In Brazil, The Transformers: The Movie received two dubs, one for the home video release and another for when it was broadcast on television in the very late Eighties.
The most probable reason for this is that the home video version was based on the one released in the United States and the television one was based on the European release, as it had the Star Wars-type text in the beginning and the narrator at the end stating that Optimus would return.
These dubs are different not only in the choice of some voice actors, but in the translation. Brazilian fans usually debate about which dub is the best, but as with many things in franchise, this is simply a matter of taste. After all, both dubs have their share of problems—though neither of them allowed Spike to swear.
Home video dubbing
The home video was released a few years before The Movie was shown on television, but a few years after the television series had stopped being broadcast on Brazilian networks. Because of this, it was the only way the fans could have a little taste of the franchise for years.
In this dubbing, all of the pre-Movie main characters are dubbed by the same voice actors who played them on the television series. Megatron does not receive a new voice when he is transformed into Galvatron.
This dubbing is the most localized of the two translations but is also the most "childish". For example, when Hot Rod and Kup are running toward Autobot City and see the Insecticons, Kup states, "The Insecticons are in the way," and Hot Rod replies, "Wrong, they're on their way to the hole!", something that made no sense at all and the translator probably thought would be fun for the kids watching The Movie.
When Kup and Wreck Gar are conversing, both make references to Brazilian television series. Kup says "plim-plim", which is a reference to a vignette program on Rede Globo, the Brazilian network that aired The Transformers during the '80s.
Instead of casting a deep-voiced actor for Unicron, they heavily distorted Unicron's voice, making him sound menacing but almost unintelligible. The same thing was done to the Quintessons and their servants. A similar situation occurred with Blurr; since the voice actor who played Blurr could not talk as fast as John Moschitta, his voice was also distorted to make it sound faster. It worked, but it also made him difficult to understand.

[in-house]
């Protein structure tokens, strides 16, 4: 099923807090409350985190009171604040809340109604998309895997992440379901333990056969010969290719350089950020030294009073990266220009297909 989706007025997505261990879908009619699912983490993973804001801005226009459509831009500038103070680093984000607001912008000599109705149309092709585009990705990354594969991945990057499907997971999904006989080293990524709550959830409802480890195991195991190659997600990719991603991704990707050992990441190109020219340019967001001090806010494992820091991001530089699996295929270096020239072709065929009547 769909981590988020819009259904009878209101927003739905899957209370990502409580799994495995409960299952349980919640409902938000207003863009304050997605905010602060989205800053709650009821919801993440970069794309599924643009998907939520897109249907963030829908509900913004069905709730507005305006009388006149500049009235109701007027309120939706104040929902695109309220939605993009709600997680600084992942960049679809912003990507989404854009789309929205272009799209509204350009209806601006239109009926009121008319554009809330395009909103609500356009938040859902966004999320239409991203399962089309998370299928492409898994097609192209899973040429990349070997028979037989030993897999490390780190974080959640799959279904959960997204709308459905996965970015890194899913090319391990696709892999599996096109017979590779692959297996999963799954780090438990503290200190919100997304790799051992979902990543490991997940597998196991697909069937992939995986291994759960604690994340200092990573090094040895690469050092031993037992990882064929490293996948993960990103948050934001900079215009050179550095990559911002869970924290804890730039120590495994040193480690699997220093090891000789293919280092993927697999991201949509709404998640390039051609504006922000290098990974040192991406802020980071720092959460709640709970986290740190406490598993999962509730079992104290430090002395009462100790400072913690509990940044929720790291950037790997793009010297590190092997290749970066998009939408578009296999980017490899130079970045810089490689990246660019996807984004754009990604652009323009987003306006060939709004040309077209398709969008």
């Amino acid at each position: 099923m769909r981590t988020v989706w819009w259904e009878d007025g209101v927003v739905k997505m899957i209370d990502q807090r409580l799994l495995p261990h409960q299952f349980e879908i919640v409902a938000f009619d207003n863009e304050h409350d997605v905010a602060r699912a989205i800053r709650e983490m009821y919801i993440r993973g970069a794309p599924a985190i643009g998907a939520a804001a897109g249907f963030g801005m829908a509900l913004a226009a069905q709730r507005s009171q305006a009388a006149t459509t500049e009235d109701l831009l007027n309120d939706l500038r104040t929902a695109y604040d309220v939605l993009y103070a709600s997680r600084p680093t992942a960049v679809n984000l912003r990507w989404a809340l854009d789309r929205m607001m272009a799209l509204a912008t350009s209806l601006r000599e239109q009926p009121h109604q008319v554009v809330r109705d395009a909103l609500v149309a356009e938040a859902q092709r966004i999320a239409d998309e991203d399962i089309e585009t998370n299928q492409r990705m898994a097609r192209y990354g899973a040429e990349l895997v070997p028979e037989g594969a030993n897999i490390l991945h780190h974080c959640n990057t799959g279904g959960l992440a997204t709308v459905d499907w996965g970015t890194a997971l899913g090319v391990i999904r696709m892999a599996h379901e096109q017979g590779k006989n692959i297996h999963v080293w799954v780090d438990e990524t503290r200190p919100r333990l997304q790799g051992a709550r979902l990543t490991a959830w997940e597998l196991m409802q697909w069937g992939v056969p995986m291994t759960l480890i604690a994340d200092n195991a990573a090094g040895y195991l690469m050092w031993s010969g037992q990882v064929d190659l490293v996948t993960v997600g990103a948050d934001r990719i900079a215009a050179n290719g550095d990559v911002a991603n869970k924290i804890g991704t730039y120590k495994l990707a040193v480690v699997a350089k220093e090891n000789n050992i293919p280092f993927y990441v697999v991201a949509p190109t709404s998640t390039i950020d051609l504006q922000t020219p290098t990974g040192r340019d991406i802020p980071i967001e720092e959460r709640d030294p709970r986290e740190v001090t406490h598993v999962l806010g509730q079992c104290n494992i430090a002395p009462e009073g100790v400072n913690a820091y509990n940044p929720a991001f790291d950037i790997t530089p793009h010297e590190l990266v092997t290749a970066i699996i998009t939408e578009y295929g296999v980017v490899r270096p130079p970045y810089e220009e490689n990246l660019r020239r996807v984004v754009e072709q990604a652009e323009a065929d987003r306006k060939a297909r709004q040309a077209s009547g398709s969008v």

Finally, the "mechanization" of the voice actors playing the robots was not the same as used in the television series; they sound more like characters talking through a radio.
Wheelie does not rhyme.
The Movie was broadcast only once on Rede Globo during an special week dedicated to children. Most of the pre-Movie characters retained the same voices they had on the home video release, but all of the new Transformers got new voice actors, including Galvatron. The dubbing also lost the "localization" the home video release received; many lines were more faithful translations, while others lost all sense to Brazilian audiences.
The characters possess the same "robotic" distortion on their voices that they had in the television series; no kind of heavy modulation was used. An actor with a deep voice was cast as Unicron, and no distortion was used for the character, which made it possible for the fans to understand his dialogue. On the other hand, no distortion was used on Blurr, so the actor was forced to try to emulate John Moschitta's impossibly fast speaking, with debatable results.
One notable dubbing error occurs when Hot Rod opens the Matrix at the end of The Movie: The line "Light our darkest hour" is delivered by Optimus Prime's voice actor instead of Hot Rod's. Brazilian fans who'd only watched the television version debated that at this moment, Optimus's spirit was speaking through Rodimus, approving of him becoming leader while imbuing him with his courage. Of course, all this debate ceased when The Movie was released on DVD on the United States, which made it more accessible to Brazilian fans.